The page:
Spatial and temporal parameters were statistically analyzed using SPSS 15.0 for Windows(r) software. The Shapiro-Wilk and Levene tests were employed to check the normal distribution of data and homogeneity of variances, respectively. One-way ANOVA with factor for experimental condition (preferred velocity x maximum elevation of the feet x maximum step length x maximum velocity), with repeated measures, was performed to compare experimental conditions. When univariate analysis revealed a main effect of conditions, Tukey post hoc tests were used to localize the differences between experimental conditions (p-adjusted < .0083).

Results

None of the patients with PD contacted the obstacle during obstacle avoidance in any of the tasks.

The ANOVA showed a main effect of condition for stride length (F3,51=11.68, p < .001), stride duration (F3,51=38.86, p < .001), stride velocity (F3,51=47.83, p < .001) and double support duration (F3,51=7.31, p < .001) (Table 2). The post hoc test indicated greater stride length for the maximum velocity and maximum step conditions compared to the preferred velocity condition and the maximum step condition compared to the maximum elevation condition. Moreover, post hoc indicated that the maximum step, maximum elevation and preferred velocity conditions presented higher stride duration and slower stride velocity than the maximum velocity condition and the maximum step condition showed greater stride velocity than the preferred velocity and maximum elevation conditions. For the double support duration, the preferred velocity, maximum elevation and maximum step conditions showed higher values than the maximum velocity condition.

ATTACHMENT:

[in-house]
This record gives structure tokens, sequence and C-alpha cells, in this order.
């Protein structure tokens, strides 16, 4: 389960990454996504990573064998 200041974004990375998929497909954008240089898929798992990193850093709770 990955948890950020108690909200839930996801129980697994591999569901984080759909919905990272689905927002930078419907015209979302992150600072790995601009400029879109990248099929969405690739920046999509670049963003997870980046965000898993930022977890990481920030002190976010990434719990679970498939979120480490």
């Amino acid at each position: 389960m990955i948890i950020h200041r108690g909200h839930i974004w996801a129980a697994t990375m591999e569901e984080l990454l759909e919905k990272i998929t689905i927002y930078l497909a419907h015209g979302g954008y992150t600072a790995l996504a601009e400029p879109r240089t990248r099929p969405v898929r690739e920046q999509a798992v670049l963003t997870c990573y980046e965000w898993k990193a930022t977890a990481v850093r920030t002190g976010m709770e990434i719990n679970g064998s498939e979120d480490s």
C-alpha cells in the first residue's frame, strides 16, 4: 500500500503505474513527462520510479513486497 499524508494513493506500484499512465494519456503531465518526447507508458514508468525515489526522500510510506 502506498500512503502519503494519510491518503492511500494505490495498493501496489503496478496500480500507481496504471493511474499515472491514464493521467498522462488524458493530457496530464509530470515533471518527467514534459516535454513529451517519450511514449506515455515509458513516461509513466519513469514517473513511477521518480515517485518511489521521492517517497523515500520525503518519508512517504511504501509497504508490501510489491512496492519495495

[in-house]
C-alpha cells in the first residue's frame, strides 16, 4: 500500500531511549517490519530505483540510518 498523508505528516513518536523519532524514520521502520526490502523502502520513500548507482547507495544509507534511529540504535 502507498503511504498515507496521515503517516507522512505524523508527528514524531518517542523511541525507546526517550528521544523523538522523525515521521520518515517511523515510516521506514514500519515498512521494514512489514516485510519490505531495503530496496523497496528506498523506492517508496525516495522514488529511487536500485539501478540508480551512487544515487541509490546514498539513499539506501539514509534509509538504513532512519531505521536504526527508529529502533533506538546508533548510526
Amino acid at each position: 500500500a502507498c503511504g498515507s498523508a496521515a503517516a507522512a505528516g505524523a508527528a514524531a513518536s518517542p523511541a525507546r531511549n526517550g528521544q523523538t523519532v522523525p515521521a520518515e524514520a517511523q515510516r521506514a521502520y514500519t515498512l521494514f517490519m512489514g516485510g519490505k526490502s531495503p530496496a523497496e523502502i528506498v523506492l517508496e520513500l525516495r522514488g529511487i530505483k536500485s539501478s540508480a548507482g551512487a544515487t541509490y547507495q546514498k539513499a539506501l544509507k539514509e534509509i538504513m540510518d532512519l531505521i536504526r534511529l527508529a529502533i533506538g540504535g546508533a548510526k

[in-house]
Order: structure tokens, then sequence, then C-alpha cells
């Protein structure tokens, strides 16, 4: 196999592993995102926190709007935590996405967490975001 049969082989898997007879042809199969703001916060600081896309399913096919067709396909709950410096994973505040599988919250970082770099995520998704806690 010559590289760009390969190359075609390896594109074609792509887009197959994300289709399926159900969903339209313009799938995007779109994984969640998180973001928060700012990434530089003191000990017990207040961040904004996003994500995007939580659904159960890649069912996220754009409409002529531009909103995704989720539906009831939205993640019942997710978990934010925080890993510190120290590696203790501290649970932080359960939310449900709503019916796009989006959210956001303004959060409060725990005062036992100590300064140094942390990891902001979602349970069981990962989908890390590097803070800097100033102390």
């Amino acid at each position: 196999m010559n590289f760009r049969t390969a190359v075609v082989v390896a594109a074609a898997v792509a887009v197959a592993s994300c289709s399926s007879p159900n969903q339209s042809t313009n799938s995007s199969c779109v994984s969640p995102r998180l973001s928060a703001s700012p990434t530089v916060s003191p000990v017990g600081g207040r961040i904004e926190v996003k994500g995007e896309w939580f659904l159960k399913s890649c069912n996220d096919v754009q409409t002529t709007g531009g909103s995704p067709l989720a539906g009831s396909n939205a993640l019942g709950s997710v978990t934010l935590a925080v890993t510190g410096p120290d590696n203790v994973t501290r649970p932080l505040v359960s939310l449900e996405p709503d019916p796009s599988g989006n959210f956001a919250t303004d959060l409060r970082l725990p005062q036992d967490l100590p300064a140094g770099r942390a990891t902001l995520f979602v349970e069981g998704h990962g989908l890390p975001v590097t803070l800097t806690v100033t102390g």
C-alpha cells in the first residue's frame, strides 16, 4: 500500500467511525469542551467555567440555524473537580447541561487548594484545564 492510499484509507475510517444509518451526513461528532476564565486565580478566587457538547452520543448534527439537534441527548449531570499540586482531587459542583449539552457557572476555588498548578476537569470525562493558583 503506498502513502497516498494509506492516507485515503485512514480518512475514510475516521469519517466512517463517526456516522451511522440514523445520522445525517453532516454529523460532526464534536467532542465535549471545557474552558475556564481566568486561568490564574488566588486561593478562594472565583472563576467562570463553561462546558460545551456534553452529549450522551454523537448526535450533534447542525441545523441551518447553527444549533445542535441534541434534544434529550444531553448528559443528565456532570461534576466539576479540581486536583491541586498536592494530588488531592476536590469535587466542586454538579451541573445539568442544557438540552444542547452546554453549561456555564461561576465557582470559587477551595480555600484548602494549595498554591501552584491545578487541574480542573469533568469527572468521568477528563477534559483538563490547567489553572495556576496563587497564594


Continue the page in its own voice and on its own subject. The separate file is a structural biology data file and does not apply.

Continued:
Table 2 Means and standard deviations of spatial-temporal parameters for each experimental condition. HDFO: horizontal distance from the foot to the obstacle; VDFO: vertical distance from the foot to the obstacle; LL: leading limb; TL: trailing limb. PV: Preferred velocity to cross the obstacle; MV: Maximum velocity to cross the obstacle; MS: Maximum step length to cross the obstacle; ME: Maximum elevation of the feet to cross the obstacle. 

PV MV MS ME PV x MV PV x MS PV x ME MV x MS MVx ME MS x ME
Stride length (cm) 106.73±11.43 119.56±12.16 122.88±15.68 108.77±14.24 .001 .001 .99 .99 .08 .004
Stride duration (s) 1.13±0.07 0.88±0.05 1.10±0.12 1.18±0.19 .001 .44 .02 .001 .001 .07
Stride velocity (cm/s) 94.45±15.93 135.86±17.08 111.70±17.87 92.17±19.14 .001 .001 .60 .001 .001 .001
Double support duration (%) 27.29±2.62 24.71±3.92 27.54±4.09 30.01±5.25 .001 0.99 .03 .001 .001 .07
HDFO before crossing - LL (cm) 74.73±8.55 82.93±11.25 85.04±11.36 76.66±12.53 .001 .001 .99 .99 .11 .004
HDFO after crossing - LL (cm) 19.66±4.86 23.78±4.64 27.48±9.12 20.64±6.54 .008 .002 .99 .52 .01 .01
VDFO - LL (cm) 11.29±4.03 12.52±6.46 14.18±5.11 20.52±7.53 .99 .008 .001 .35 .001 .001
HDFO before crossing - TL (cm) 17.24±4.84 16.25±7.51 21.71±5.34 16.93±4.91 .99 .02 .99 .01 .99 .004
VDFO - TL (cm) 16.58±4.48 18.83±6.75 19.72±6.94 23.36±7.23 .22 .03 .002 .99 .08 .05